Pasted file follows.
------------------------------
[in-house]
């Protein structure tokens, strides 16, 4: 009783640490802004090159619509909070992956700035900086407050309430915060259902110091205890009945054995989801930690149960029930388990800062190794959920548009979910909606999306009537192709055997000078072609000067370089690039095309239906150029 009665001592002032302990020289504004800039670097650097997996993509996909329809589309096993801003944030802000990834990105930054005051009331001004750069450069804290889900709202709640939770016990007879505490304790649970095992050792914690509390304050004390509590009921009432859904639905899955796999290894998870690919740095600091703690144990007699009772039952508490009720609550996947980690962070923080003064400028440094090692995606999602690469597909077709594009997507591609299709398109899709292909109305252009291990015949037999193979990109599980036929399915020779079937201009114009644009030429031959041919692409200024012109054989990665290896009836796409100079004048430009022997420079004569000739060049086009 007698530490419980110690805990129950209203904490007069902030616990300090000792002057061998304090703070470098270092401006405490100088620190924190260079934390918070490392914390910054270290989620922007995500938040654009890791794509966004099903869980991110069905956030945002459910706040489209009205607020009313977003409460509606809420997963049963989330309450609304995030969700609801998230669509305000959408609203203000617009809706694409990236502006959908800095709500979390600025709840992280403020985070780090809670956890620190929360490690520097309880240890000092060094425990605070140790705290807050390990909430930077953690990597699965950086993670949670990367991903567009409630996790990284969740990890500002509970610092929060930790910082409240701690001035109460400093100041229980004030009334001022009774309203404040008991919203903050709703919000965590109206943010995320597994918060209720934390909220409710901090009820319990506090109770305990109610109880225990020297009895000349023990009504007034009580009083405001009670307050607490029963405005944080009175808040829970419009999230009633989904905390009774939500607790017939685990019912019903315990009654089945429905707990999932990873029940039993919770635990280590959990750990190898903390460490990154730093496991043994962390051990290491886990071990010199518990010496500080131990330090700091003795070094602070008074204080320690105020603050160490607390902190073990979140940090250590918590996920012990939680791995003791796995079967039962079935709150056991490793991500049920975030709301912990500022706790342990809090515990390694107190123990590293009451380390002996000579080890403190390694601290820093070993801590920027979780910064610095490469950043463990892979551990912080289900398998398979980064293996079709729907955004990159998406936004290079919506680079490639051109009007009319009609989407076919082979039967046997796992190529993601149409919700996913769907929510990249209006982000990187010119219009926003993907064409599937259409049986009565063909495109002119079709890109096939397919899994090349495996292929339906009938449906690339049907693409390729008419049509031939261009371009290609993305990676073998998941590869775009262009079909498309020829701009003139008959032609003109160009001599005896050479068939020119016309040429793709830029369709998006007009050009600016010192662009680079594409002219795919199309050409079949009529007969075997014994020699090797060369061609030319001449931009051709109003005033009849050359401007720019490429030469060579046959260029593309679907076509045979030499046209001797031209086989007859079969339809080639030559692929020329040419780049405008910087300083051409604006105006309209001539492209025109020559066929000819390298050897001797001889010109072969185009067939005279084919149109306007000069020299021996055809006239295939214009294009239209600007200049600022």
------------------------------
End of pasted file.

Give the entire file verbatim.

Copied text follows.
[in-house]
């Protein structure tokens, strides 16, 4: 009783640490802004090159619509909070992956700035900086407050309430915060259902110091205890009945054995989801930690149960029930388990800062190794959920548009979910909606999306009537192709055997000078072609000067370089690039095309239906150029 009665001592002032302990020289504004800039670097650097997996993509996909329809589309096993801003944030802000990834990105930054005051009331001004750069450069804290889900709202709640939770016990007879505490304790649970095992050792914690509390304050004390509590009921009432859904639905899955796999290894998870690919740095600091703690144990007699009772039952508490009720609550996947980690962070923080003064400028440094090692995606999602690469597909077709594009997507591609299709398109899709292909109305252009291990015949037999193979990109599980036929399915020779079937201009114009644009030429031959041919692409200024012109054989990665290896009836796409100079004048430009022997420079004569000739060049086009 007698530490419980110690805990129950209203904490007069902030616990300090000792002057061998304090703070470098270092401006405490100088620190924190260079934390918070490392914390910054270290989620922007995500938040654009890791794509966004099903869980991110069905956030945002459910706040489209009205607020009313977003409460509606809420997963049963989330309450609304995030969700609801998230669509305000959408609203203000617009809706694409990236502006959908800095709500979390600025709840992280403020985070780090809670956890620190929360490690520097309880240890000092060094425990605070140790705290807050390990909430930077953690990597699965950086993670949670990367991903567009409630996790990284969740990890500002509970610092929060930790910082409240701690001035109460400093100041229980004030009334001022009774309203404040008991919203903050709703919000965590109206943010995320597994918060209720934390909220409710901090009820319990506090109770305990109610109880225990020297009895000349023990009504007034009580009083405001009670307050607490029963405005944080009175808040829970419009999230009633989904905390009774939500607790017939685990019912019903315990009654089945429905707990999932990873029940039993919770635990280590959990750990190898903390460490990154730093496991043994962390051990290491886990071990010199518990010496500080131990330090700091003795070094602070008074204080320690105020603050160490607390902190073990979140940090250590918590996920012990939680791995003791796995079967039962079935709150056991490793991500049920975030709301912990500022706790342990809090515990390694107190123990590293009451380390002996000579080890403190390694601290820093070993801590920027979780910064610095490469950043463990892979551990912080289900398998398979980064293996079709729907955004990159998406936004290079919506680079490639051109009007009319009609989407076919082979039967046997796992190529993601149409919700996913769907929510990249209006982000990187010119219009926003993907064409599937259409049986009565063909495109002119079709890109096939397919899994090349495996292929339906009938449906690339049907693409390729008419049509031939261009371009290609993305990676073998998941590869775009262009079909498309020829701009003139008959032609003109160009001599005896050479068939020119016309040429793709830029369709998006007009050009600016010192662009680079594409002219795919199309050409079949009529007969075997014994020699090797060369061609030319001449931009051709109003005033009849050359401007720019490429030469060579046959260029593309679907076509045979030499046209001797031209086989007859079969339809080639030559692929020329040419780049405008910087300083051409604006105006309209001539492209025109020559066929000819390298050897001797001889010109072969185009067939005279084919149109306007000069020299021996055809006239295939214009294009239209600007200049600022």